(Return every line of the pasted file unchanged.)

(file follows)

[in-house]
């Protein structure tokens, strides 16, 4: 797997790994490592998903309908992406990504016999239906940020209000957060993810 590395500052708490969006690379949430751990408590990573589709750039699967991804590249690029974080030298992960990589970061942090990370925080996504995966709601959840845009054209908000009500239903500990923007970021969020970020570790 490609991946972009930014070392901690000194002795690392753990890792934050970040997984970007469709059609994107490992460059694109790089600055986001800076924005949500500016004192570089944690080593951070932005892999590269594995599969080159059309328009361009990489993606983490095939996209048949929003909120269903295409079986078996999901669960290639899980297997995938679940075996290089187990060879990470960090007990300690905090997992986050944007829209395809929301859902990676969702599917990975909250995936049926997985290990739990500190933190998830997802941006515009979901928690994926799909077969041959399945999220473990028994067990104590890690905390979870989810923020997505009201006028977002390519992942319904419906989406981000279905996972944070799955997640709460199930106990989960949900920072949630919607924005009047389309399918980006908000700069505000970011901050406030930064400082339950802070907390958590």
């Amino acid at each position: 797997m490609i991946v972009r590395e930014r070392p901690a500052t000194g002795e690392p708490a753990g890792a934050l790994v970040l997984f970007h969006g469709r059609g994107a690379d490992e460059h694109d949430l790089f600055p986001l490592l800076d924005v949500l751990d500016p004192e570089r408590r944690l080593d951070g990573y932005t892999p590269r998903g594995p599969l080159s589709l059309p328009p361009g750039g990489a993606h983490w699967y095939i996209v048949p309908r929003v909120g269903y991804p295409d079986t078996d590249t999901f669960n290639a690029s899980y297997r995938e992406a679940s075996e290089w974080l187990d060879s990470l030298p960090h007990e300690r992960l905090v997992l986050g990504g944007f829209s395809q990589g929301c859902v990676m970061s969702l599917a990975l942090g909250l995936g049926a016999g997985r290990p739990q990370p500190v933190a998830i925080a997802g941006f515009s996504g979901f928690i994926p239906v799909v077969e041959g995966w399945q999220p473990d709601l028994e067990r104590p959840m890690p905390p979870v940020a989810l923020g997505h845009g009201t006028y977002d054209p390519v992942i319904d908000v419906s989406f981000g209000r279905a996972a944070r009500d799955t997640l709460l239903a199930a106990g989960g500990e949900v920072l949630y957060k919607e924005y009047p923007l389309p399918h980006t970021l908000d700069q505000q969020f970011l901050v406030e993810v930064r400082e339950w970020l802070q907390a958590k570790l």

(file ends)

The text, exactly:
[in-house]
């Protein structure tokens, strides 16, 4: 797997790994490592998903309908992406990504016999239906940020209000957060993810 590395500052708490969006690379949430751990408590990573589709750039699967991804590249690029974080030298992960990589970061942090990370925080996504995966709601959840845009054209908000009500239903500990923007970021969020970020570790 490609991946972009930014070392901690000194002795690392753990890792934050970040997984970007469709059609994107490992460059694109790089600055986001800076924005949500500016004192570089944690080593951070932005892999590269594995599969080159059309328009361009990489993606983490095939996209048949929003909120269903295409079986078996999901669960290639899980297997995938679940075996290089187990060879990470960090007990300690905090997992986050944007829209395809929301859902990676969702599917990975909250995936049926997985290990739990500190933190998830997802941006515009979901928690994926799909077969041959399945999220473990028994067990104590890690905390979870989810923020997505009201006028977002390519992942319904419906989406981000279905996972944070799955997640709460199930106990989960949900920072949630919607924005009047389309399918980006908000700069505000970011901050406030930064400082339950802070907390958590």
């Amino acid at each position: 797997m490609i991946v972009r590395e930014r070392p901690a500052t000194g002795e690392p708490a753990g890792a934050l790994v970040l997984f970007h969006g469709r059609g994107a690379d490992e460059h694109d949430l790089f600055p986001l490592l800076d924005v949500l751990d500016p004192e570089r408590r944690l080593d951070g990573y932005t892999p590269r998903g594995p599969l080159s589709l059309p328009p361009g750039g990489a993606h983490w699967y095939i996209v048949p309908r929003v909120g269903y991804p295409d079986t078996d590249t999901f669960n290639a690029s899980y297997r995938e992406a679940s075996e290089w974080l187990d060879s990470l030298p960090h007990e300690r992960l905090v997992l986050g990504g944007f829209s395809q990589g929301c859902v990676m970061s969702l599917a990975l942090g909250l995936g049926a016999g997985r290990p739990q990370p500190v933190a998830i925080a997802g941006f515009s996504g979901f928690i994926p239906v799909v077969e041959g995966w399945q999220p473990d709601l028994e067990r104590p959840m890690p905390p979870v940020a989810l923020g997505h845009g009201t006028y977002d054209p390519v992942i319904d908000v419906s989406f981000g209000r279905a996972a944070r009500d799955t997640l709460l239903a199930a106990g989960g500990e949900v920072l949630y957060k919607e924005y009047p923007l389309p399918h980006t970021l908000d700069q505000q969020f970011l901050v406030e993810v930064r400082e339950w970020l802070q907390a958590k570790l």